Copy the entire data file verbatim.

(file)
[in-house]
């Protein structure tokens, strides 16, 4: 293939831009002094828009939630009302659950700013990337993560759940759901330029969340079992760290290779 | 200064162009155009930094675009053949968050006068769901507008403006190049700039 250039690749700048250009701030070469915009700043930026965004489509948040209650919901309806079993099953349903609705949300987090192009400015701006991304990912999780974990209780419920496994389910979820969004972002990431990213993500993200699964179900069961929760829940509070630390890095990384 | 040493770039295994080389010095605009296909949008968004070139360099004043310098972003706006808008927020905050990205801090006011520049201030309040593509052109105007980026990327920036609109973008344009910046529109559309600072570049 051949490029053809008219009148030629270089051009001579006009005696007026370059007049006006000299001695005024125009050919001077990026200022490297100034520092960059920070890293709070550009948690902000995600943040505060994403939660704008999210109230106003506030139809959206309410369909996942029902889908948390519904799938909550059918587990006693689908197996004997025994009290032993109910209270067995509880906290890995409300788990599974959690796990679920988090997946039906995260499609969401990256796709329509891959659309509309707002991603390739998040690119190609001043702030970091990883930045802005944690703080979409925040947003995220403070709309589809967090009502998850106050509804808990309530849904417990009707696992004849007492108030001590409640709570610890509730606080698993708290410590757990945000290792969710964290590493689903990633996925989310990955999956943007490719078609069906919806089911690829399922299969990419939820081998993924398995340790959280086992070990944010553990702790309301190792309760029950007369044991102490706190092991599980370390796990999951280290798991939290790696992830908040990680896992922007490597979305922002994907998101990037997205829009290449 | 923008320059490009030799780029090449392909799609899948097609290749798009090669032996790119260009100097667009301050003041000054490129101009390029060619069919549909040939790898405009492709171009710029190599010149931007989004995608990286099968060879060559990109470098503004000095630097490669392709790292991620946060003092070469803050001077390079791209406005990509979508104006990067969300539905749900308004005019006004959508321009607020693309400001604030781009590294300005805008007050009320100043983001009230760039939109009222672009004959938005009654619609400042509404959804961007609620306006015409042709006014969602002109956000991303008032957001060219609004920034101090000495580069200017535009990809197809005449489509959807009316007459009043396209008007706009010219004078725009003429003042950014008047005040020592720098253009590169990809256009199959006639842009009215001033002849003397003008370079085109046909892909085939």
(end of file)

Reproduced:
[in-house]
């Protein structure tokens, strides 16, 4: 293939831009002094828009939630009302659950700013990337993560759940759901330029969340079992760290290779 | 200064162009155009930094675009053949968050006068769901507008403006190049700039 250039690749700048250009701030070469915009700043930026965004489509948040209650919901309806079993099953349903609705949300987090192009400015701006991304990912999780974990209780419920496994389910979820969004972002990431990213993500993200699964179900069961929760829940509070630390890095990384 | 040493770039295994080389010095605009296909949008968004070139360099004043310098972003706006808008927020905050990205801090006011520049201030309040593509052109105007980026990327920036609109973008344009910046529109559309600072570049 051949490029053809008219009148030629270089051009001579006009005696007026370059007049006006000299001695005024125009050919001077990026200022490297100034520092960059920070890293709070550009948690902000995600943040505060994403939660704008999210109230106003506030139809959206309410369909996942029902889908948390519904799938909550059918587990006693689908197996004997025994009290032993109910209270067995509880906290890995409300788990599974959690796990679920988090997946039906995260499609969401990256796709329509891959659309509309707002991603390739998040690119190609001043702030970091990883930045802005944690703080979409925040947003995220403070709309589809967090009502998850106050509804808990309530849904417990009707696992004849007492108030001590409640709570610890509730606080698993708290410590757990945000290792969710964290590493689903990633996925989310990955999956943007490719078609069906919806089911690829399922299969990419939820081998993924398995340790959280086992070990944010553990702790309301190792309760029950007369044991102490706190092991599980370390796990999951280290798991939290790696992830908040990680896992922007490597979305922002994907998101990037997205829009290449 | 923008320059490009030799780029090449392909799609899948097609290749798009090669032996790119260009100097667009301050003041000054490129101009390029060619069919549909040939790898405009492709171009710029190599010149931007989004995608990286099968060879060559990109470098503004000095630097490669392709790292991620946060003092070469803050001077390079791209406005990509979508104006990067969300539905749900308004005019006004959508321009607020693309400001604030781009590294300005805008007050009320100043983001009230760039939109009222672009004959938005009654619609400042509404959804961007609620306006015409042709006014969602002109956000991303008032957001060219609004920034101090000495580069200017535009990809197809005449489509959807009316007459009043396209008007706009010219004078725009003429003042950014008047005040020592720098253009590169990809256009199959006639842009009215001033002849003397003008370079085109046909892909085939």